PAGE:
Norwegian Cruise Line has become the first to cancel the entirety of its South African cruise season due to the travel restrictions imposed on the country due to a new variant of COVID-19.
Norwegian Cruise Line was meant to deploy its ship Norwegian Jade in Cape Town during December, 2021 and January, 2022, but has cancelled all five roundtrip and repositioning cruises from the city.
The move comes just days after South Africa announced the discovery of a new variant of the coronavirus, which the World Health Organisation has named Omicron.
It is feared that the new variant may be more transmissible and potentially evade immune defenses provided by vaccines. The WHO is investigating, but countries around the world quickly moved to restrict travel to South Africa.
As a result, many of the major cruise markets, such as Europe, Asia and North America, have been shut off from cruise lines homeporting in South Africa.
An NCL spokesperson said that the line canceled five Norwegian Jade cruises that were scheduled to depart from or disembark in South Africa from December 3rd through January 26th.
Guests will receive full refunds and other offers to compensate for the late notice cancellation.
“As we continue to redeploy our fleet around the world, we are focused on providing the safest and very best vacation,” NCL said. “However, due to the evolving public health concerns in South Africa, we’ve made the decision to cancel voyages aboard Norwegian Jade with embarkation dates of December 3rd, 2021 through and including January 26, 2022.”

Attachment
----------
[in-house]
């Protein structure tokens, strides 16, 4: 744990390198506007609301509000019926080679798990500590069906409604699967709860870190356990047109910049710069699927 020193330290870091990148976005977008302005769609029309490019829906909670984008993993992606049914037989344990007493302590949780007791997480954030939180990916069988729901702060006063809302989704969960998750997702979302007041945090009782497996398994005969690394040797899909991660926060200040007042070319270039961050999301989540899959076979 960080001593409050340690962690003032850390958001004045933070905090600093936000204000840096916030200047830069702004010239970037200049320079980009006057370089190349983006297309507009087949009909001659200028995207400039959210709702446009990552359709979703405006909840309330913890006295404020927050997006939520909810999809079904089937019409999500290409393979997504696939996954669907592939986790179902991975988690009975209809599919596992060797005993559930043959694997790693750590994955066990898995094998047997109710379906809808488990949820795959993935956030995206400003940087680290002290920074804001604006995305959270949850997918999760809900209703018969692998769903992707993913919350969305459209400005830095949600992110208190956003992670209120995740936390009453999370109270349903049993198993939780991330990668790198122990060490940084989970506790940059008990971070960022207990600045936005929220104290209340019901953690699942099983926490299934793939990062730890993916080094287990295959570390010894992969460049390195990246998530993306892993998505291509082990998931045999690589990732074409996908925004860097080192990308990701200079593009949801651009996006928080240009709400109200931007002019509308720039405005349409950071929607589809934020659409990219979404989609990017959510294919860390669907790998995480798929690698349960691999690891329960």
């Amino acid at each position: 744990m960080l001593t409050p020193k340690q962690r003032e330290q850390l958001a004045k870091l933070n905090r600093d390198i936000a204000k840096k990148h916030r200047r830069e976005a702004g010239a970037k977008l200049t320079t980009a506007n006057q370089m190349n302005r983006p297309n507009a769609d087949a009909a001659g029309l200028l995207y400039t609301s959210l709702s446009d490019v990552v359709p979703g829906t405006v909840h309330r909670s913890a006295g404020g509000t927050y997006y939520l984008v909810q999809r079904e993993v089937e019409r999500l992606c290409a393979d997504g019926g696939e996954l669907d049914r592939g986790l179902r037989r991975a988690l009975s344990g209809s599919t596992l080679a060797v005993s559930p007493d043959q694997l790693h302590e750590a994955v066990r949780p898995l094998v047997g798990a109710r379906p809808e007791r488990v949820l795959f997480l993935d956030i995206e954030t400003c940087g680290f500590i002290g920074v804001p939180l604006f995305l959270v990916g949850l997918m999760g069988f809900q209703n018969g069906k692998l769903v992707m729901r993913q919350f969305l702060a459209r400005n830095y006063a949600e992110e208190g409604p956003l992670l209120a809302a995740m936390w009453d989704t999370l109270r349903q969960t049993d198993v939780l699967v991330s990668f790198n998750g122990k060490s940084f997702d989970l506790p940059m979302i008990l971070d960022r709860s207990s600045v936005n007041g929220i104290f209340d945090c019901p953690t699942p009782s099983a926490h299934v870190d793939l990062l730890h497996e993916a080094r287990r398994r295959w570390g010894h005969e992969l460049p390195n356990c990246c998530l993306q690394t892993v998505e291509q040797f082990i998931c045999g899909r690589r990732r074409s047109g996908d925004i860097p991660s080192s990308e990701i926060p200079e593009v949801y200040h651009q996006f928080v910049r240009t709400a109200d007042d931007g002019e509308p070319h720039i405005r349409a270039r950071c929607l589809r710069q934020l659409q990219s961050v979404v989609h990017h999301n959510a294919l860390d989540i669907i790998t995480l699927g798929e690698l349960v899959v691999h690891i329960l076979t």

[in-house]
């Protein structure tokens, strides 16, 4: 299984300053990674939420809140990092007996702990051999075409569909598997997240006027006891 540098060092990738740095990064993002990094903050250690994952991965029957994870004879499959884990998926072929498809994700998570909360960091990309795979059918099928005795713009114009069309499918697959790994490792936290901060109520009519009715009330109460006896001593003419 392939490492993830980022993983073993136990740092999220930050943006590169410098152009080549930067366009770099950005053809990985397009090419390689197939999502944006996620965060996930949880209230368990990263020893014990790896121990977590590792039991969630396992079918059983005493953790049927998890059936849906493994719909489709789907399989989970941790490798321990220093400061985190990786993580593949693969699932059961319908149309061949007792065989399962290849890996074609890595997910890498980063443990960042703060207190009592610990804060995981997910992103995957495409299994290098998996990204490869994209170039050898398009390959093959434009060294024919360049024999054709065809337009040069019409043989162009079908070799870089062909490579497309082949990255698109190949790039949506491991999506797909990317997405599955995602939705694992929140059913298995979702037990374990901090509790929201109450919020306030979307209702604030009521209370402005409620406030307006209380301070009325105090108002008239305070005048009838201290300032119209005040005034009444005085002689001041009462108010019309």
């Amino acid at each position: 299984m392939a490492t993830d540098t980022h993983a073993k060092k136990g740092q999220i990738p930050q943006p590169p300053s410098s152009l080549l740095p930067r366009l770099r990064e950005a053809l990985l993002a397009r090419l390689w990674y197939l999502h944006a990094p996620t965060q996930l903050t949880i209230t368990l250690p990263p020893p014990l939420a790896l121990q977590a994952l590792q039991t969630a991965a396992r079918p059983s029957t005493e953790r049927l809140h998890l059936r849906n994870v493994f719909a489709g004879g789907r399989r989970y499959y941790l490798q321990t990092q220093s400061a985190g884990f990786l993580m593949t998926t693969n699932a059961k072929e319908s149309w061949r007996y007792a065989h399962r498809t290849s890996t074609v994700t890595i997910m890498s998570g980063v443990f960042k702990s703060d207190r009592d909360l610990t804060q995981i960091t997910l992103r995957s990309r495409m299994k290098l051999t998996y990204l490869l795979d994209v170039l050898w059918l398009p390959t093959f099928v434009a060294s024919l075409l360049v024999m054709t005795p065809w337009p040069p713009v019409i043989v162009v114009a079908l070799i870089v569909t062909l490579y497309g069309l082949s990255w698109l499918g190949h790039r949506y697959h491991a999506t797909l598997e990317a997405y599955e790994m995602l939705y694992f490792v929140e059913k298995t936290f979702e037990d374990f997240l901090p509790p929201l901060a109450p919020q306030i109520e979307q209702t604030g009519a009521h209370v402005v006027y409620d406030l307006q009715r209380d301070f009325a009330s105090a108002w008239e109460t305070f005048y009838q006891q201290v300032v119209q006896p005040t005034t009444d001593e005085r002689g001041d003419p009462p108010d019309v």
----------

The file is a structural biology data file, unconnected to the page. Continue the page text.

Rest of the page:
None of the other cruise lines sailing from South Africa this season, or homeporting in Cape Town, have cancelled their itineraries at the time of writing.
Azamara, which plans to cruise roundtrip from Cape Town in January, said it is monitoring the situation.
“We’re reviewing the announcement made regarding the new travel limits to South Africa,” a spokesperson told Travel Weekly. “Should anything change, we will contact booked guests and travel partners immediately.”
Crystal Cruises and Silversea, which are scheduled to cruise from South Africa in February, also said they are monitoring the situation but have not made any itinerary changes.
The WHO and national health authorities, such as the CDC in the United States, have said they need at least two weeks to test the efficacy of current vaccines against the new variant.
Cruise lines will likely make a decision on their South African deployments once the scientific community has a clearer understanding of how dangerous Omicron is.